What does world-class customer experience look like when brands are armed with more data than they know what to do with, and when they have less of their audience’s attention than ever?
What role does visual design play today, when attention is at a super-premium?
What’s the point of your website, when consumers increasingly turn to apps, online marketplaces or smart speakers for products and answers?
How are the lines between physical and digital blurring? With technology at exponential growth, how do we stay human?
These are some of the questions I’ve been mulling over since coming back from SXSW in Austin, Texas, last month. Seeing a handful of presenters touching on the risks and rewards of this increasingly connected world, I thought of New Zealand businesses and felt quite hopeful.
Here in New Zealand, we have the opportunity to stay ahead. We can start adapting our brand strategies now to make the most of up-and-coming technologies and consumer trends, rather than waiting and having to play catch up.
How? Taking a page out of these pros’ books would be a start:
A distracted digital age
Kai Wright, a lecturer at Columbia University with an impressive CV of accomplishments in the marketing and entrepreneurial world, reckons brands are evolving – and need to keep doing so.
In his session, “Creating Memorable Brand Value in a Consumer Distracted, Data Dominated Age,” he pointed out that where 50 years ago marketers could rely on a solid static logo, some TV, door-to-door and print advertising, 10 years ago it had changed to include an interactive logo, rich media and direct mail-driven guerilla marketing.
Today, it’s all about user-generated content, creating and nurturing a digital ecosystem, and driving marketing around consumers’ lifestyle factors. So what will it be 5 years from now?
We need only to look at our digital habits to find out. What digital habits? The fact that we scroll through 300 feet of mobile experiences every day. Or that 76 percent of us watch TV with our smartphones in our hands, splitting our attention to give neither full focus.
We’re distracted. But that doesn’t mean marketing is going to stop working. Wright argued that we’ll just need to keep adapting to prepare for the marketing environment that we’ll have 5 years from now – an audio-led, video-centric world where consumers expect sensorial and immersive brand experiences and interactions across their devices, platforms and real-world experiences.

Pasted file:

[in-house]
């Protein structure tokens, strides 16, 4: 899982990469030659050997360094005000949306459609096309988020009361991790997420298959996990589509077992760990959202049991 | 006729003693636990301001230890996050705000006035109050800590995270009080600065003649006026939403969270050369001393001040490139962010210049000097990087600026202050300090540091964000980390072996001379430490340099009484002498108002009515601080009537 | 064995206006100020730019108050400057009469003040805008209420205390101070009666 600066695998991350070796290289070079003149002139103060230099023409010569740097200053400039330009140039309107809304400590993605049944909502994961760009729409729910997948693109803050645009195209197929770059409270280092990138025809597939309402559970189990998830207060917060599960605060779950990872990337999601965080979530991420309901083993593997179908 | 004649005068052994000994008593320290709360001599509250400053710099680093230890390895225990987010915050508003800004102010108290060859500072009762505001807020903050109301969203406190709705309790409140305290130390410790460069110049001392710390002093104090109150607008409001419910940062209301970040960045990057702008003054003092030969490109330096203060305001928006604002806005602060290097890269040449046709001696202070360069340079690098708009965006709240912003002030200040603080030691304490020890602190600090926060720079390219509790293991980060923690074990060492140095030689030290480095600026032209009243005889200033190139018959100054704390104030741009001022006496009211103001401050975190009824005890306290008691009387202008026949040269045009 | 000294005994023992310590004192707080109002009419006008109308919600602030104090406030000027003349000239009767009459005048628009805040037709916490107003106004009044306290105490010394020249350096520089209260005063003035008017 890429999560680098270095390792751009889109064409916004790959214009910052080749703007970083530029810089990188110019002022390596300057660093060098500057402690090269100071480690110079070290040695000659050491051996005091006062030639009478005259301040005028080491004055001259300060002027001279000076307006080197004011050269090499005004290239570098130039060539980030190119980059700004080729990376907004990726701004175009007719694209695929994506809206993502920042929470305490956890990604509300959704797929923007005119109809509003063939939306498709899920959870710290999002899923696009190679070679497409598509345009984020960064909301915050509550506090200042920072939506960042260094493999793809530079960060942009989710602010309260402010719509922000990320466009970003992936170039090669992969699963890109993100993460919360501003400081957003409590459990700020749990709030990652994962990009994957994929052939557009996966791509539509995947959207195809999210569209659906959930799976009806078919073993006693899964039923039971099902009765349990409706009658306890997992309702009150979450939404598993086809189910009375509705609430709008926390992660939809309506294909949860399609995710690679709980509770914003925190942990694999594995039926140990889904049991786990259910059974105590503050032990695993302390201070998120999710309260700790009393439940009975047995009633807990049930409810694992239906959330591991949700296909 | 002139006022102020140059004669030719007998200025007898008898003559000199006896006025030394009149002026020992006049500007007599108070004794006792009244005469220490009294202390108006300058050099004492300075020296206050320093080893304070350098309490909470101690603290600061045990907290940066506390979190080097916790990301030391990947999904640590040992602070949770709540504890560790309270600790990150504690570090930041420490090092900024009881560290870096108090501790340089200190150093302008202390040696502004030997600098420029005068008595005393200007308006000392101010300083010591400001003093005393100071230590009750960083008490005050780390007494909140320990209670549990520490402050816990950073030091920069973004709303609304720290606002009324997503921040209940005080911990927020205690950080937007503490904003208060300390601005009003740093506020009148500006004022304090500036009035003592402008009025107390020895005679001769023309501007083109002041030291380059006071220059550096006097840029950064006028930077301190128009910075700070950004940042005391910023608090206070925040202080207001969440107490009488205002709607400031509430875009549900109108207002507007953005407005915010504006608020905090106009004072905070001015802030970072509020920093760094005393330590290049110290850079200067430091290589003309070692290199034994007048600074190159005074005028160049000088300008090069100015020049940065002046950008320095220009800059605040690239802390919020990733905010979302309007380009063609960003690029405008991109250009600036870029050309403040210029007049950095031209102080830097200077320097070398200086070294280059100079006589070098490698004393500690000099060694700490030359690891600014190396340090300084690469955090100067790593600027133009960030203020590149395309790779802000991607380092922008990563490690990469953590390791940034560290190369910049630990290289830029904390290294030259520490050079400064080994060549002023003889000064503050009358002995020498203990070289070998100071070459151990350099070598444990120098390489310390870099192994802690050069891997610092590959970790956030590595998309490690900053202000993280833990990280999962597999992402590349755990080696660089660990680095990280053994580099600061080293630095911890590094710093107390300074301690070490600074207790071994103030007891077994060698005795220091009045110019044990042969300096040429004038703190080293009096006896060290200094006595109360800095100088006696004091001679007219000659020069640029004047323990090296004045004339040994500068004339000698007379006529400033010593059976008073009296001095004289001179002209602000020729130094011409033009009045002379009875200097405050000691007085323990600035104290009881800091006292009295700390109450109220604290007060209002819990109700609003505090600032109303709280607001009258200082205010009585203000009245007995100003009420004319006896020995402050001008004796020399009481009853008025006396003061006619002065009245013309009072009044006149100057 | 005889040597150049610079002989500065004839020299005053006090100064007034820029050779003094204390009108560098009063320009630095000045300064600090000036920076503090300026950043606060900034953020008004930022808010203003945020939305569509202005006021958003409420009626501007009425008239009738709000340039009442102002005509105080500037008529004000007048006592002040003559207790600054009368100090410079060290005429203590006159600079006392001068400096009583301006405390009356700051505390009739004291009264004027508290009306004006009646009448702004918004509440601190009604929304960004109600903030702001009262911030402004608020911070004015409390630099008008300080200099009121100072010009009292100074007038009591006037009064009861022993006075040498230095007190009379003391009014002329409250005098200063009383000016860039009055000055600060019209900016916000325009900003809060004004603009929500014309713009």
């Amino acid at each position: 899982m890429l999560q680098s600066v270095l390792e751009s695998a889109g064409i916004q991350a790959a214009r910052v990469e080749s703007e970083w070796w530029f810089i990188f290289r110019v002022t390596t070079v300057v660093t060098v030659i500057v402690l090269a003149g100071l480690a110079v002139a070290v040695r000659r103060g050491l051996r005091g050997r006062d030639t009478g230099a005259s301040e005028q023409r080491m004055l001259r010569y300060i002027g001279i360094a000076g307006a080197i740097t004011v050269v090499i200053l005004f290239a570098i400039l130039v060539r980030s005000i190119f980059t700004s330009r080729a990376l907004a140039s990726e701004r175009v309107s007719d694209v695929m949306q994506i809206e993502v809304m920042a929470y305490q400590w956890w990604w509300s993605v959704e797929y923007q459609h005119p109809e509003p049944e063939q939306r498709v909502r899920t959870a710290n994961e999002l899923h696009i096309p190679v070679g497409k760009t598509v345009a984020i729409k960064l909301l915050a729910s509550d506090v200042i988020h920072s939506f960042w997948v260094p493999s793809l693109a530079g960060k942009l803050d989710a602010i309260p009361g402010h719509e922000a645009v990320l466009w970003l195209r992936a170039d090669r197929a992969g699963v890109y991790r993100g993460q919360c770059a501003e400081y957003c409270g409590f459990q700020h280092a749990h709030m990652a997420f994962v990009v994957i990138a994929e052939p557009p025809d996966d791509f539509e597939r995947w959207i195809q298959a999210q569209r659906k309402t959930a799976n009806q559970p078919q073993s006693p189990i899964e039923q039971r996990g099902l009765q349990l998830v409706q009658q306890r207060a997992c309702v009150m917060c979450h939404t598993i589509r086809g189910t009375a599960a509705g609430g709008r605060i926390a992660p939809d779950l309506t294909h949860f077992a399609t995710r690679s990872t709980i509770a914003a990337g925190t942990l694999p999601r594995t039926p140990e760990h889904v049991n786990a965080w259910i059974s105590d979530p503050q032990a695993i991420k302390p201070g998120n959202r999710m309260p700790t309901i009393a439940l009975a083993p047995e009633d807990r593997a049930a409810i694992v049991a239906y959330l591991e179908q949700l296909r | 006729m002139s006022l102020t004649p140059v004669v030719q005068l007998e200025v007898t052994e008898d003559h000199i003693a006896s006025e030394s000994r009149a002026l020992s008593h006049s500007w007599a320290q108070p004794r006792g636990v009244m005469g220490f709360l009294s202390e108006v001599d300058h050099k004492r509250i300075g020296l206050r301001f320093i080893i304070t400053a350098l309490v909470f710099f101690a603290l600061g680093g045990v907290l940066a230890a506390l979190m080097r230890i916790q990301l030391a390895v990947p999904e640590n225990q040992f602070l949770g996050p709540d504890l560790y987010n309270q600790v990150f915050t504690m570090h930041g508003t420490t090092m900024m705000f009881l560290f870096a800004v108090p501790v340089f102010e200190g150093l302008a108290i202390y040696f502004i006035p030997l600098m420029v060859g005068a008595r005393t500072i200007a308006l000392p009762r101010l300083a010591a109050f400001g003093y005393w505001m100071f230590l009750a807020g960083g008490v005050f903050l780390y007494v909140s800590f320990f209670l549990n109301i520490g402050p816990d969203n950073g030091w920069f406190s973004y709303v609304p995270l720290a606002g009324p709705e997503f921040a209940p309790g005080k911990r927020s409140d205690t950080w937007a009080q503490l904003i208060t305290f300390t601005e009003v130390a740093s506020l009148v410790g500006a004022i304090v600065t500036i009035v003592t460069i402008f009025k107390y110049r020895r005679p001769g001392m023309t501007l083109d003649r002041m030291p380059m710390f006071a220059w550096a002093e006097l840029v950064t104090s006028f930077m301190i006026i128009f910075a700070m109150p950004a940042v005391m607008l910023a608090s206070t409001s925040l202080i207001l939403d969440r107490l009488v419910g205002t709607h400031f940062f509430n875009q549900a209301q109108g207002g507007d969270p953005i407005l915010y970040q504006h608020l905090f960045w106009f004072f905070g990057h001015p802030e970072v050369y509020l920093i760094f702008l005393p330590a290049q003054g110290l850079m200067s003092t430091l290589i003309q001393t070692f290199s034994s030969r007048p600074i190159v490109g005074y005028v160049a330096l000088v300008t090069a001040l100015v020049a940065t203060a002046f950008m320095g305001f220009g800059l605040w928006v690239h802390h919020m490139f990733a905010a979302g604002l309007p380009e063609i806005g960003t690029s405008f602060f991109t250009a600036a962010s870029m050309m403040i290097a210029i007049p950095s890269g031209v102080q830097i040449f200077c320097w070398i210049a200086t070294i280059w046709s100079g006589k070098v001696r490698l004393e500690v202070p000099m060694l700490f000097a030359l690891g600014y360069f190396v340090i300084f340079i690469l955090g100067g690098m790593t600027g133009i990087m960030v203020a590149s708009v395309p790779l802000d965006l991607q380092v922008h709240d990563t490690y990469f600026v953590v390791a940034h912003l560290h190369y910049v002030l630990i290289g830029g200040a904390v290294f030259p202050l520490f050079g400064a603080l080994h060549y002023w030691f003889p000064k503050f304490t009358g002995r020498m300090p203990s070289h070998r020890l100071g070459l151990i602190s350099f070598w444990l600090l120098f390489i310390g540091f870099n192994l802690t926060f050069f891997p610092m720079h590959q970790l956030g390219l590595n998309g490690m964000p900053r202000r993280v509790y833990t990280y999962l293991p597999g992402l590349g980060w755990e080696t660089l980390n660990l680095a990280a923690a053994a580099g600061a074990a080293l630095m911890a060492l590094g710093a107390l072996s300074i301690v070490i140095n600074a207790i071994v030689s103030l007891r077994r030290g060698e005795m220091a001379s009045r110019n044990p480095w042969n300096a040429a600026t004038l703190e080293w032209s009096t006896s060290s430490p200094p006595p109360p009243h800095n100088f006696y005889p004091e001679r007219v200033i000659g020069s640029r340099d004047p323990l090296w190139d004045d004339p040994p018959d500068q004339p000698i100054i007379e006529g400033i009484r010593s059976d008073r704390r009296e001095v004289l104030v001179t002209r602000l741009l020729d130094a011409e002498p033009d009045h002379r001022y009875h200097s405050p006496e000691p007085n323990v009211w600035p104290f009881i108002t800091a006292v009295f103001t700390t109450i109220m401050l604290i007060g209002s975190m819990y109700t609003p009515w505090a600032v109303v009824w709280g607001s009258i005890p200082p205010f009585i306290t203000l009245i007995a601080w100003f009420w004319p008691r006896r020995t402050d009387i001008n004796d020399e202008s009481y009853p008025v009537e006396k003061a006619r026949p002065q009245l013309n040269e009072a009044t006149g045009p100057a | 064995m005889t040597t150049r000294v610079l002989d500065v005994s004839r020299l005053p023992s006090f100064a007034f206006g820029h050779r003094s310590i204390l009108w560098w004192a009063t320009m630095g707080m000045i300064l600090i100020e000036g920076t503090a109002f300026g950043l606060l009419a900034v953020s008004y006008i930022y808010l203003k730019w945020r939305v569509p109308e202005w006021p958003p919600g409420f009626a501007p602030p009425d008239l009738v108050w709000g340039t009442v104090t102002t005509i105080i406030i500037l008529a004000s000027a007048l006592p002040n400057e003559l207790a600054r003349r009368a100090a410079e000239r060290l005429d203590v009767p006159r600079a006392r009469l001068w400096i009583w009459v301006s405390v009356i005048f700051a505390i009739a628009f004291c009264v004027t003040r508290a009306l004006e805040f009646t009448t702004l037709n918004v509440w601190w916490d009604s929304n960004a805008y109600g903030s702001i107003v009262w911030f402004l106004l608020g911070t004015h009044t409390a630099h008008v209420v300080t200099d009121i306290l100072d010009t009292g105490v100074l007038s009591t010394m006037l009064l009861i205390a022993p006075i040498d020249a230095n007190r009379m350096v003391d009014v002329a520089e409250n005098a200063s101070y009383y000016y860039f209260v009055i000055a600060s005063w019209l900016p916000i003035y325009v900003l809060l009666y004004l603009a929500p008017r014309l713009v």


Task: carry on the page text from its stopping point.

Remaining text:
It’s going to be more important than ever for brands to stand out…and stand for something.
How to stand out – and stand for something
Wright believes brands need to consider their verbal and non-verbal communication, as well as the paralinguistics – how their message is actually delivered (ie tone, pauses). Standing out in the age of distraction will mean developing unique, branded vocabulary, and symbols, shapes and other visual stimuli. It will mean developing audio cues so your brand is instantly recognisable. It will also mean developing unique, memorable experiences for consumers, and portraying a united, motivated internal team with a sense of purpose.
How Mastercard is building a brand for the digitally distracted
Some brands are already doing this. In another session, Mastercard CMO Raja Rajamannar explained how his brand is keeping up with the unprecedented change in the market – change fueled, he believes, by an increasingly connected Internet of Things, more devices, more channels and, frankly, more attention deficiency among consumers.
Mastercard’s tactic is to shift traditional advertising dollars out of channels that can’t be measured, and instead use that funding to provide experiences at scale, and then enabling customers to amplify them easily themselves.
They’ve identified nine passion categories of customers, and developed “priceless moments” for each. They then turned these into money-can’t-buy, exclusive experiences that would generate surprise and delight, and in turn encourage sharing among family and friends in increasingly closed platforms, like Whatsapp.
Music to our ears
Mastercard has also developed a “sonic brand” and identity. During their recent rebrand, Mastercard invested deeply into developing what their brand “sounded like” on top of what it looked like – not a small sound bite at the end of a TVC, but a real identity, a musical logo that users would start to associate with the brand.
Mastercard is among the first major brands to realise that a melody works across media, genre, continents, gender and race. It can be simplified into a single 1.3-second ’transaction accepted’ sound, or play as the sound track on a 1-minute video.
This wasn’t a decision made on a whim – it was deeply researched (in fact, it was reportedly developed with artists, musicologists and marketers over the course of two years!) and rooted in data.
I left SXSW inspired by brands like Mastercard – they’re coming up with new strategies that are personalised on data to fit and connect with their audience. They’re keeping it simple, but also keeping ahead of the curve. As a result, they’re finding new levels of growth and climbing the ranks of global market share.
Darren Kirkland is the managing director at krunch.co, a digital marketing consultancy that takes a multidisciplinary approach to digital transformation, helping brands blend data, tech and content to change the way they engage with their audiences.